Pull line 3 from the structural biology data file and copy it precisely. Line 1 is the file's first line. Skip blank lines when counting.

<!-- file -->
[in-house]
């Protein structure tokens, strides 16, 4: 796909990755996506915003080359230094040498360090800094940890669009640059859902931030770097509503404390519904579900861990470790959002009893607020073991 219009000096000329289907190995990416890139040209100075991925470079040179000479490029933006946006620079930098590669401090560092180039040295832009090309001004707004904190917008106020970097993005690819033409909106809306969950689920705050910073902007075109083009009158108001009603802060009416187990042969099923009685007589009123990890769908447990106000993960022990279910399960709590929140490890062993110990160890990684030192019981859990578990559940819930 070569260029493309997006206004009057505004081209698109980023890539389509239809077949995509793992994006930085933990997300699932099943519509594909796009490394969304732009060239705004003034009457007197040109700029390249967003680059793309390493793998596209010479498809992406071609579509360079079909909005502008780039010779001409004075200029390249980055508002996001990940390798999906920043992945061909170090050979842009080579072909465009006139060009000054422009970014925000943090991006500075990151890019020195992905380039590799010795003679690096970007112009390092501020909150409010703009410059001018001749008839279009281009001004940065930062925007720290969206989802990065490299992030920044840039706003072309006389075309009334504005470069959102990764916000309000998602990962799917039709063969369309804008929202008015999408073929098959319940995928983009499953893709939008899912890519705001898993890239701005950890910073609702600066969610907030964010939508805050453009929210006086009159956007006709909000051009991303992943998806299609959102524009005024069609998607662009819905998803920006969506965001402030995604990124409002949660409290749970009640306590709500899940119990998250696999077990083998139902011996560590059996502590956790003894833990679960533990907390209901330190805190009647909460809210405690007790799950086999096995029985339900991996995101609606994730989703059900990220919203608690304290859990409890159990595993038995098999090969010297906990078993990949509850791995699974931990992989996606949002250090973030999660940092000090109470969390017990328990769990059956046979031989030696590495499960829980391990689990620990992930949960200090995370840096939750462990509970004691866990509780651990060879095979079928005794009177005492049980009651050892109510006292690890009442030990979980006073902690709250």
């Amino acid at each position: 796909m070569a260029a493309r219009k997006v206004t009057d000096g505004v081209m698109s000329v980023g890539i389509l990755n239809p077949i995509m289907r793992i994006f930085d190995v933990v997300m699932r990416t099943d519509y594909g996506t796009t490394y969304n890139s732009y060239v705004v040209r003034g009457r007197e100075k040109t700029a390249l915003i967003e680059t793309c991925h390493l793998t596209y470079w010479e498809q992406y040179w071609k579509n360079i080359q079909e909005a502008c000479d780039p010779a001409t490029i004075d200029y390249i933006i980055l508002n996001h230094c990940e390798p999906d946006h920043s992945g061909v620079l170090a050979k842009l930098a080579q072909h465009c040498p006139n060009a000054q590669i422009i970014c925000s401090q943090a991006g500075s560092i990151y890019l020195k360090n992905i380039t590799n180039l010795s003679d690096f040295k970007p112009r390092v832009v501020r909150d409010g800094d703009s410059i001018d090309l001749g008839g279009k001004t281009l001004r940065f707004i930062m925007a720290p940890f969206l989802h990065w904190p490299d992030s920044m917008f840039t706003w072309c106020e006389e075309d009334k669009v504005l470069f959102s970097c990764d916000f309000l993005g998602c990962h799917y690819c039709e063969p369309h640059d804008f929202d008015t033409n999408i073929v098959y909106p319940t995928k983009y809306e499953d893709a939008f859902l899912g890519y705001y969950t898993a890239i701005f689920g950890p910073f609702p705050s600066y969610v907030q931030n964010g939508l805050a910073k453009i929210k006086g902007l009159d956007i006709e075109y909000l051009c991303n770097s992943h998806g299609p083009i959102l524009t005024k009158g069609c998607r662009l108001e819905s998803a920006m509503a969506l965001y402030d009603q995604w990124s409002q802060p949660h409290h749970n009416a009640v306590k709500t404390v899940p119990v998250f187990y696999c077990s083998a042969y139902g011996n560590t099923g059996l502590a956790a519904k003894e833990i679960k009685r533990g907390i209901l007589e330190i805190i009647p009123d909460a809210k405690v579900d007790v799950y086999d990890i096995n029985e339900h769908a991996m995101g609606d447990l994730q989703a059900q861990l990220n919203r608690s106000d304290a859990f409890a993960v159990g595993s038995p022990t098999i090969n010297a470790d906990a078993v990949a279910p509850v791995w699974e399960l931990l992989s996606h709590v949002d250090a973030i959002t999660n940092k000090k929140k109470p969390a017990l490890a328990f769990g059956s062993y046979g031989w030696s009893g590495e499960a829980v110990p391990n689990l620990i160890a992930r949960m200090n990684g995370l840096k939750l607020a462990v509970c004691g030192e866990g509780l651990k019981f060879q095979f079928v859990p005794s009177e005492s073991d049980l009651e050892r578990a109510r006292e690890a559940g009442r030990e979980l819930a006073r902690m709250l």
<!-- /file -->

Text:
């Amino acid at each position: 796909m070569a260029a493309r219009k997006v206004t009057d000096g505004v081209m698109s000329v980023g890539i389509l990755n239809p077949i995509m289907r793992i994006f930085d190995v933990v997300m699932r990416t099943d519509y594909g996506t796009t490394y969304n890139s732009y060239v705004v040209r003034g009457r007197e100075k040109t700029a390249l915003i967003e680059t793309c991925h390493l793998t596209y470079w010479e498809q992406y040179w071609k579509n360079i080359q079909e909005a502008c000479d780039p010779a001409t490029i004075d200029y390249i933006i980055l508002n996001h230094c990940e390798p999906d946006h920043s992945g061909v620079l170090a050979k842009l930098a080579q072909h465009c040498p006139n060009a000054q590669i422009i970014c925000s401090q943090a991006g500075s560092i990151y890019l020195k360090n992905i380039t590799n180039l010795s003679d690096f040295k970007p112009r390092v832009v501020r909150d409010g800094d703009s410059i001018d090309l001749g008839g279009k001004t281009l001004r940065f707004i930062m925007a720290p940890f969206l989802h990065w904190p490299d992030s920044m917008f840039t706003w072309c106020e006389e075309d009334k669009v504005l470069f959102s970097c990764d916000f309000l993005g998602c990962h799917y690819c039709e063969p369309h640059d804008f929202d008015t033409n999408i073929v098959y909106p319940t995928k983009y809306e499953d893709a939008f859902l899912g890519y705001y969950t898993a890239i701005f689920g950890p910073f609702p705050s600066y969610v907030q931030n964010g939508l805050a910073k453009i929210k006086g902007l009159d956007i006709e075109y909000l051009c991303n770097s992943h998806g299609p083009i959102l524009t005024k009158g069609c998607r662009l108001e819905s998803a920006m509503a969506l965001y402030d009603q995604w990124s409002q802060p949660h409290h749970n009416a009640v306590k709500t404390v899940p119990v998250f187990y696999c077990s083998a042969y139902g011996n560590t099923g059996l502590a956790a519904k003894e833990i679960k009685r533990g907390i209901l007589e330190i805190i009647p009123d909460a809210k405690v579900d007790v799950y086999d990890i096995n029985e339900h769908a991996m995101g609606d447990l994730q989703a059900q861990l990220n919203r608690s106000d304290a859990f409890a993960v159990g595993s038995p022990t098999i090969n010297a470790d906990a078993v990949a279910p509850v791995w699974e399960l931990l992989s996606h709590v949002d250090a973030i959002t999660n940092k000090k929140k109470p969390a017990l490890a328990f769990g059956s062993y046979g031989w030696s009893g590495e499960a829980v110990p391990n689990l620990i160890a992930r949960m200090n990684g995370l840096k939750l607020a462990v509970c004691g030192e866990g509780l651990k019981f060879q095979f079928v859990p005794s009177e005492s073991d049980l009651e050892r578990a109510r006292e690890a559940g009442r030990e979980l819930a006073r902690m709250l």